It's part of his Scientific Fundamentalist blog at the Psychology Today website, in which Kanazawa's subheading claims to take "A look at the hard truths about human nature". Psychology Today soon removed the offending article, and the London School of Economics is considering Kanazawa's future at the institution.
Fortunately, someone managed a screen-capture of his blog post, which you can see via BigWOWO's blog, here.
Here's an excerpt:
"It is very interesting to note that, even though black women are objectively less physically attractive than other women, black women (and men) subjectively consider themselves to be far more physically attractive than others… Nor can the race difference in intelligence [...] account for the race difference in physical attractiveness among women."
So is he a nasty racist, or truth-telling scientist who fell foul of political correctness gone mad?
Or a bit of both, perhaps?
It's telling that the title is not "Are Black Women Less Physically Attractive Than Other Women?"...
"Why Are Black Women Less Physically Attractive Than Other Women?"
In other words, Kanazawa seems to accept unquestioningly that black women are less physically attractive, and thus straight away focuses on why this must be so, rather than whether such a highly controversial statement could be true, or how such a conclusion could be reached.
It's also interesting that such an article comes from a member of another group - Asian men - that is frequently perceived as undesirable and less attractive. The same study cited by Kanazawa that indicates that black women are seen as less attractive also paints a less-than-rosy picture of Asian male attractiveness. Would Kanazawa be so quick to accept the conclusion that Asian men are "objectively" less attractive than others? I wonder.
In any case, Kanazawa's approach is problematic.
Firstly, "black women are objectively less attractive than other women"? How the hell does someone measure black women's beauty, objectively? By popular vote, perhaps?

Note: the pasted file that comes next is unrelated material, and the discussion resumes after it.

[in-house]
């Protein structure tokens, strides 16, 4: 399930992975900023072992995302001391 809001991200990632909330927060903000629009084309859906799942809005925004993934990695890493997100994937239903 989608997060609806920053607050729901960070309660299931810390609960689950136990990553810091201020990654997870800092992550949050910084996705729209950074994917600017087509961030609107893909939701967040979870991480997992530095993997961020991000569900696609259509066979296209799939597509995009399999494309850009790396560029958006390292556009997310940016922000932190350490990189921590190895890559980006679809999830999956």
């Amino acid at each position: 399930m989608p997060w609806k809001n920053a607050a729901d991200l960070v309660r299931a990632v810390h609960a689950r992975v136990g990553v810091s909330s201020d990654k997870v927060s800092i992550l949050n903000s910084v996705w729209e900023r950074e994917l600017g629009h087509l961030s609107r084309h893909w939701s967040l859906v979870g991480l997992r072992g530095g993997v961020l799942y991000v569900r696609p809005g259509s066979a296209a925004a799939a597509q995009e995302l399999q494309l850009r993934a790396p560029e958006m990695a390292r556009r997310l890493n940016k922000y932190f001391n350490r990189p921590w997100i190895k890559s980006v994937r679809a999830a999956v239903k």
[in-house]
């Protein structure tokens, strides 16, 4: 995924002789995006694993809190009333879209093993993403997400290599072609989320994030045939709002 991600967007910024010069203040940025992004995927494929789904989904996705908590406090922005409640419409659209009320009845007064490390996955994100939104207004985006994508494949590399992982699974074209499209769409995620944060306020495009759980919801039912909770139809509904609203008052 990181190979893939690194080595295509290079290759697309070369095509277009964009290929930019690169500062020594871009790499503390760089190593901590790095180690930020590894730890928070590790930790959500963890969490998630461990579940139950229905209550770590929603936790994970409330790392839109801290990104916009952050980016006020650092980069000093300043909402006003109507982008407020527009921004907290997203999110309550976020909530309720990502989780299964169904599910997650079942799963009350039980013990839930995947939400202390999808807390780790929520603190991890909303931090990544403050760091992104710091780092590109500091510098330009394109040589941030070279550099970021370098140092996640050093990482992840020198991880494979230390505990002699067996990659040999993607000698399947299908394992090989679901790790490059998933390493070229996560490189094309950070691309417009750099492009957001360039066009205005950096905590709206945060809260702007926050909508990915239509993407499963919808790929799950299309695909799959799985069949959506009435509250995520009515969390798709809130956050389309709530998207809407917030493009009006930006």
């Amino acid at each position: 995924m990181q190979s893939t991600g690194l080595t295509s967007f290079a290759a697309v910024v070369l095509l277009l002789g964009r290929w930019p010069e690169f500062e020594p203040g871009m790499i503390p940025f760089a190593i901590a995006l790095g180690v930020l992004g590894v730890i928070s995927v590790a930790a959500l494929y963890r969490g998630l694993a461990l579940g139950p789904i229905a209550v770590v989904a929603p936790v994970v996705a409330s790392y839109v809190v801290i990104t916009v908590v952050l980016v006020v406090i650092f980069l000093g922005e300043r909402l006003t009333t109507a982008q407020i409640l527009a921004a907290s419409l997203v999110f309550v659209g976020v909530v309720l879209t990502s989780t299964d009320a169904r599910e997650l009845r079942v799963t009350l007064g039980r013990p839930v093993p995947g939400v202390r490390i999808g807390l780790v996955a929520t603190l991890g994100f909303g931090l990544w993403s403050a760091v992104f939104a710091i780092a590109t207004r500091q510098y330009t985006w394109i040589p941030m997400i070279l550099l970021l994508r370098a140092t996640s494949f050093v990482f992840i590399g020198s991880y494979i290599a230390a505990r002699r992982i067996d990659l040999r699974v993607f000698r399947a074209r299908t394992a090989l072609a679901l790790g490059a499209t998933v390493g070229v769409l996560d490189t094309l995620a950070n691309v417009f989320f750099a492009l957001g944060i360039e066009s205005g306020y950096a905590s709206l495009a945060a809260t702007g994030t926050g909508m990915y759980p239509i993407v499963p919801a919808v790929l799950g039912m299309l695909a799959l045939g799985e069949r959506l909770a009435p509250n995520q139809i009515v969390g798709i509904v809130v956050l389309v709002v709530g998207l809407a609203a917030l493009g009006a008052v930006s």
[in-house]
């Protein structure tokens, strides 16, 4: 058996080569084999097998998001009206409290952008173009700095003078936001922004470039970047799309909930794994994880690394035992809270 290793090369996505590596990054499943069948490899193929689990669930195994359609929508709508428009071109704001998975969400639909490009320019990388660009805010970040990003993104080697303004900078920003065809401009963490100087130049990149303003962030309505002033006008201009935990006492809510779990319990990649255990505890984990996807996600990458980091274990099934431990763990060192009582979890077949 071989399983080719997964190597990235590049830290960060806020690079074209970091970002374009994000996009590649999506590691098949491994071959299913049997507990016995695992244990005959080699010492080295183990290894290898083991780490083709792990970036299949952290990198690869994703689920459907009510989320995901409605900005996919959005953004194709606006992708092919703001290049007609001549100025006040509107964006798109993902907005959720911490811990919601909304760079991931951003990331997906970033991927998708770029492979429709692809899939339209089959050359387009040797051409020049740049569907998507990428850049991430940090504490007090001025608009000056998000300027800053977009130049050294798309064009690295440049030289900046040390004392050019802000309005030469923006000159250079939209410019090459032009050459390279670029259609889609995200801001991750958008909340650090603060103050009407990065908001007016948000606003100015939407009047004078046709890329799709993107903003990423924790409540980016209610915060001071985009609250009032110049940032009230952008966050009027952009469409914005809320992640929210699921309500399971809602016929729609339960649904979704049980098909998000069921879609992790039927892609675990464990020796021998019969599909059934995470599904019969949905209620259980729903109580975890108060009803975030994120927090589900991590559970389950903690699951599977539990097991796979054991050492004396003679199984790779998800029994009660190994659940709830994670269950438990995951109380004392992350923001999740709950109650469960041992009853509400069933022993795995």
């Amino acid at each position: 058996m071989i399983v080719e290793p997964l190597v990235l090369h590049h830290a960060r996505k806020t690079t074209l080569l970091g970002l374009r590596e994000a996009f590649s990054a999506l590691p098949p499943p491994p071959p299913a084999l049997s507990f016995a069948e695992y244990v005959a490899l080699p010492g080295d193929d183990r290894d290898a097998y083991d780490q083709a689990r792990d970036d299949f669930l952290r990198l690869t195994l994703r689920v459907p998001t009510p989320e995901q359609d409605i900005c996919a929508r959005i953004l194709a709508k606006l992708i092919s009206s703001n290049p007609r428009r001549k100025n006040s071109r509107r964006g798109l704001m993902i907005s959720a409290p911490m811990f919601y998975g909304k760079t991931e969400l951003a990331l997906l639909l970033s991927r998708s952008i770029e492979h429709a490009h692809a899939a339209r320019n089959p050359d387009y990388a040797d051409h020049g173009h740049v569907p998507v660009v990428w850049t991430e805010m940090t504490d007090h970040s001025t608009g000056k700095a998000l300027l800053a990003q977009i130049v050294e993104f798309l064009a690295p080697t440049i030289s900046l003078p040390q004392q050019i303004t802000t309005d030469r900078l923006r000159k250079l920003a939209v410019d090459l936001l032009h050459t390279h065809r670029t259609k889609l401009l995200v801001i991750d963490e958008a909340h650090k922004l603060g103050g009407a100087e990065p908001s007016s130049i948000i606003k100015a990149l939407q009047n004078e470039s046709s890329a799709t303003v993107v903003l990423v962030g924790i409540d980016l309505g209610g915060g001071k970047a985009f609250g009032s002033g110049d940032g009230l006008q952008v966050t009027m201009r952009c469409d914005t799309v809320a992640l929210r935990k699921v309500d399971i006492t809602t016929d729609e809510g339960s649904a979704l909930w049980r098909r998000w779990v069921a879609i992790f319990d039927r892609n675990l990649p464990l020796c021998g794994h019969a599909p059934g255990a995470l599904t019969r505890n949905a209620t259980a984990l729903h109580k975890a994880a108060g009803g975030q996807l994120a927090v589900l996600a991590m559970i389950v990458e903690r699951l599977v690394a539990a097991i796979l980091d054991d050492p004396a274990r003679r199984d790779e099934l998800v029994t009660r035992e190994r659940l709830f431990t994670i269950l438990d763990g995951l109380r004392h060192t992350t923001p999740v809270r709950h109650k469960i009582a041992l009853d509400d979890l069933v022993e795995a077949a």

I would have no problem with Kanazawa writing a post about how people tend to find black women comparatively less attractive than other women. If surveys show that, then sure, write about it if you wish. But to treat this as some objective means of measuring the physical attractiveness of anyone is deeply suspect.
So how did the study come up with the objective evaluation of beauty?
"Add Health measures the physical attractiveness of its respondents both objectively and subjectively. At the end of each interview, the interviewer rates the physical attractiveness of the respondent objectively on the following five-point scale: 1 = very unattractive, 2 = unattractive, 3 = about average, 4 = attractive, 5 = very attractive. The physical attractiveness of each Add Health respondent is measured three times by three different interviewers over seven years."
Oh, I see. So the opinion of three different interviewers constitutes objectivity.
If you're smart, you might surmise that it might just be possible that these interviewers' judgement of beauty is subject to their own prejudices and preferences.
Even if there were not three but three thousand interviewers measuring people's beauty, it still wouldn't be worth a damn.
You could poll the entire world on their racial preferences in beauty, but what would it prove, in objective terms? A similar approach to music and food might reveal that Lady Gaga is "objectively" better than Aretha Franklin, and a hamburger and fries is "objectively" the best food in the world.
The other problem is one that you can commonly observe amongst the HBD crowd: treating social phenomena as if they have a basis in human evolution or genetics, and disregarding the importance of social context.
There are plenty of different social contexts that will affect the way we perceive the relative attractiveness of different races. But let's start with this one: since the dominant forces in global popular culture are mostly white and American, most of us are conditioned by a standard of beauty that is mostly white and American.
So rather than leaping straight to the assumption that black women are less physically attractive probably because they are dumber and have more testosterone, as Kanazawa does, he might reflect that the results represent the predictable outcome of a study conducted in a predominantly white country.